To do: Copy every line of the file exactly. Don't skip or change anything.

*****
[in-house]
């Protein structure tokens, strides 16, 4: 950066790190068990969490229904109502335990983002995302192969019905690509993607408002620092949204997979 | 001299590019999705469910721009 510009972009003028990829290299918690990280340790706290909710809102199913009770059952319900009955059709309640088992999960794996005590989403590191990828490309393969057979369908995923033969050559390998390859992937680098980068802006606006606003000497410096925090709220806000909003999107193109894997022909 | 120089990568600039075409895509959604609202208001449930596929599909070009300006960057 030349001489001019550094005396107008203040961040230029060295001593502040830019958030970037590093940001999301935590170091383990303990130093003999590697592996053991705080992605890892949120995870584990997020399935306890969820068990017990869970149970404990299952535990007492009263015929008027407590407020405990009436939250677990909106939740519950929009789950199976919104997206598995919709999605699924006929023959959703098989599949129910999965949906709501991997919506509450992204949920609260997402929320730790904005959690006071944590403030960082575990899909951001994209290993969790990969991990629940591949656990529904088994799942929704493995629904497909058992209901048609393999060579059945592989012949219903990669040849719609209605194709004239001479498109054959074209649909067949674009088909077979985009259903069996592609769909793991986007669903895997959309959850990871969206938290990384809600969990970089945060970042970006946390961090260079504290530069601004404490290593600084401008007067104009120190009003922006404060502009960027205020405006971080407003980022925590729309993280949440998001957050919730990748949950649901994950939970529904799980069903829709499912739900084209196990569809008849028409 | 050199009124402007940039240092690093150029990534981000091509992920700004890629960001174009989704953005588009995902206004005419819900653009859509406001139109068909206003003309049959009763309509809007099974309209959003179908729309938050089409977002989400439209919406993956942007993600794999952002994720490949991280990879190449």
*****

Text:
[in-house]
């Protein structure tokens, strides 16, 4: 950066790190068990969490229904109502335990983002995302192969019905690509993607408002620092949204997979 | 001299590019999705469910721009 510009972009003028990829290299918690990280340790706290909710809102199913009770059952319900009955059709309640088992999960794996005590989403590191990828490309393969057979369908995923033969050559390998390859992937680098980068802006606006606003000497410096925090709220806000909003999107193109894997022909 | 120089990568600039075409895509959604609202208001449930596929599909070009300006960057 030349001489001019550094005396107008203040961040230029060295001593502040830019958030970037590093940001999301935590170091383990303990130093003999590697592996053991705080992605890892949120995870584990997020399935306890969820068990017990869970149970404990299952535990007492009263015929008027407590407020405990009436939250677990909106939740519950929009789950199976919104997206598995919709999605699924006929023959959703098989599949129910999965949906709501991997919506509450992204949920609260997402929320730790904005959690006071944590403030960082575990899909951001994209290993969790990969991990629940591949656990529904088994799942929704493995629904497909058992209901048609393999060579059945592989012949219903990669040849719609209605194709004239001479498109054959074209649909067949674009088909077979985009259903069996592609769909793991986007669903895997959309959850990871969206938290990384809600969990970089945060970042970006946390961090260079504290530069601004404490290593600084401008007067104009120190009003922006404060502009960027205020405006971080407003980022925590729309993280949440998001957050919730990748949950649901994950939970529904799980069903829709499912739900084209196990569809008849028409 | 050199009124402007940039240092690093150029990534981000091509992920700004890629960001174009989704953005588009995902206004005419819900653009859509406001139109068909206003003309049959009763309509809007099974309209959003179908729309938050089409977002989400439209919406993956942007993600794999952002994720490949991280990879190449």